Tax Day has officially come and gone for another year, but what many Americans don't realize is that being tax-conscious should have no beginning or end date. No one enjoys forking over any percentage of their income to the federal government, but we also know that taxes are necessary so that the federal government has funds to pay for Social Security, Medicare, Medicaid, income security programs, defense, and all of the other various programs that eat up a combined $4 trillion annually.
However, we all know that our federal income taxes can vary wildly from person to person. This is where federal income tax statistics from the Internal Revenue Service can come in handy: They offer us a sneak peek at who's earning what and how much they're really paying.
How does your income and tax burden stack up to everyone else?
Recently, the IRS released income and tax-burden data from 2013, which personal finance-based publisher Kiplinger aggregated into an easier-to-understand format. Based on the IRS' income and tax-burden data, we can get a detailed look at how much Americans need to earn to find themselves in the exclusive top 1%. Additionally, the data breaks out what you'd need to have earned in 2013 to find yourself in the top 5%, top 10%, top 25%, and top 50%. Mind you, this data looks solely at federal income and doesn't take into account what tax burden individuals might face at the local or state level.
Here's how things shaped up in 2013:
|Income Category||2013 AGI|
|Top 1%||> $428,712|
|Top 5%||> $179,759|
|Top 10%||> $127,694|
|Top 25%||> $74,954|
|Top 50%||> $36,840|
|Bottom 50%||< $36,840|
You'd have needed to earn nearly $429,000 in adjusted gross income (this means after deductions and credits are factored in) to be part of the top 1% in the United States. You'd have needed almost $180,000 just to crack the top 5%, and nearly $128,000 to be in the top 10%. These figures were higher than I would have expected. Conversely, earning more than $36,840 in AGI would have put you in the upper half of income-earners in 2013 -- much lower than I would have imagined.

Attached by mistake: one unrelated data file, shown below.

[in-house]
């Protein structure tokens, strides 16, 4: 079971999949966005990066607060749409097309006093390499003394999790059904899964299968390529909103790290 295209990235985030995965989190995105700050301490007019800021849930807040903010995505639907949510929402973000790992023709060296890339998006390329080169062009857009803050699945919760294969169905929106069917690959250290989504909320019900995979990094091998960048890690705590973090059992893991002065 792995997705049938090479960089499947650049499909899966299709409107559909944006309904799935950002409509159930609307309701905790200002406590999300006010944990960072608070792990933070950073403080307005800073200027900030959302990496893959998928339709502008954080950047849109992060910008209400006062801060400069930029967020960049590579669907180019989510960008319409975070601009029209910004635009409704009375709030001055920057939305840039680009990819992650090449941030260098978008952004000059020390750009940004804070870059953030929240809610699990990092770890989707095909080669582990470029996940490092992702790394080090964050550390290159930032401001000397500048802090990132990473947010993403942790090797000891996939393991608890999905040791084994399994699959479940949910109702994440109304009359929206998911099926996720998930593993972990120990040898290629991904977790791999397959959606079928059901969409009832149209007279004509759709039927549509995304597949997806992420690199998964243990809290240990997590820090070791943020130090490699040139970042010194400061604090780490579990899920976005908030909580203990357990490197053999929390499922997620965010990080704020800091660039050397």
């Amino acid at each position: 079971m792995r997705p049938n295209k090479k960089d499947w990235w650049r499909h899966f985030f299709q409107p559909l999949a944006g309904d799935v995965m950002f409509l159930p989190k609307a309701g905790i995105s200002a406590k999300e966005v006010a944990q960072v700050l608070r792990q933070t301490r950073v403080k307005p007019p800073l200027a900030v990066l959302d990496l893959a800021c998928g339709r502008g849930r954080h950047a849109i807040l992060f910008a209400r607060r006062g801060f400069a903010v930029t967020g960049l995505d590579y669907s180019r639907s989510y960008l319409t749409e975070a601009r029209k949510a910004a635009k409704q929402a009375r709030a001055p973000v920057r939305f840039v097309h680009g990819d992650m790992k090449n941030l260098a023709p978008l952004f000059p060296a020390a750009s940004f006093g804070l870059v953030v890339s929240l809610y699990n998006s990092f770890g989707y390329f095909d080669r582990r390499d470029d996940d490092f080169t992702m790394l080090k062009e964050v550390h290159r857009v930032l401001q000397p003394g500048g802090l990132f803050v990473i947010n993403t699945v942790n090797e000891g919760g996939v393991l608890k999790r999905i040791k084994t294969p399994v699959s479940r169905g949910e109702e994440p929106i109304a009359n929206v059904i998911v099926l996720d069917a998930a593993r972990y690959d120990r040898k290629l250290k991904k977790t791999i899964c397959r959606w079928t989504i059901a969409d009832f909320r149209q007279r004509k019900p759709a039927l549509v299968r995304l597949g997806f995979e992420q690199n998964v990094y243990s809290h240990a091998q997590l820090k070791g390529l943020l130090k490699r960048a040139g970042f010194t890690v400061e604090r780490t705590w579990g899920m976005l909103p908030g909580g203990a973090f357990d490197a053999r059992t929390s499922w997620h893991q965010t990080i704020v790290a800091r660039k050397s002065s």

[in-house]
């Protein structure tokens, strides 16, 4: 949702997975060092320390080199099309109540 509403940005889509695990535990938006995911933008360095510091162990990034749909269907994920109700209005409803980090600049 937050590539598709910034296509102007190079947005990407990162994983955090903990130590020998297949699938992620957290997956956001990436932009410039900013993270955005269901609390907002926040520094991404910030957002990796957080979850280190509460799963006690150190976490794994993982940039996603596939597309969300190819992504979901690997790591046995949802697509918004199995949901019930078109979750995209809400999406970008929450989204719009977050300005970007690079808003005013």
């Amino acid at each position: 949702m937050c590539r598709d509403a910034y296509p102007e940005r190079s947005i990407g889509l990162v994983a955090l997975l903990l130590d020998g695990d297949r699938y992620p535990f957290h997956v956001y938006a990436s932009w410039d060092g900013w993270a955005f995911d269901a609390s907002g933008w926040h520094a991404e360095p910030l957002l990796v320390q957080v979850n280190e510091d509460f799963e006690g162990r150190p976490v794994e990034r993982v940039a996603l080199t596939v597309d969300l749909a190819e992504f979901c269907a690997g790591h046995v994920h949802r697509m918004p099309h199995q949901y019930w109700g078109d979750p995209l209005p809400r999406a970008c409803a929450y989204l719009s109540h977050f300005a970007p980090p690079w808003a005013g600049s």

|Income Category||Percent of All U.S. Income|
In terms of all income earned in 2013, we can certainly see why the income-inequality debate continues to rage on. The top 1% accounted for 19% of all income earned in this country in 2013. By comparison, the bottom 50% combined only wound up with 11.5% of all income earned. The top 10% was essentially responsible for almost half of all the country's 2013 income.
|Income Category||Percent of Income Taxes Paid|
Despite this glaring income gap, well-to-do individuals are seemingly paying their share of federal income taxes. The 2013 IRS data shows that while the top 1% earns 19% of all income in this country, they also supply the federal government with 37.8% of all income taxes paid. Similarly, the top 10% may earn 45.9% of all income, but they pay 70% of all federal income tax in the United States. On a broader scale, the top 50% of income earners pay 97.2% of all federal income taxes, whereas the bottom 50% contributed a mere 2.8% in 2013.
Most Americans can lower their tax burdens year-round -- here's how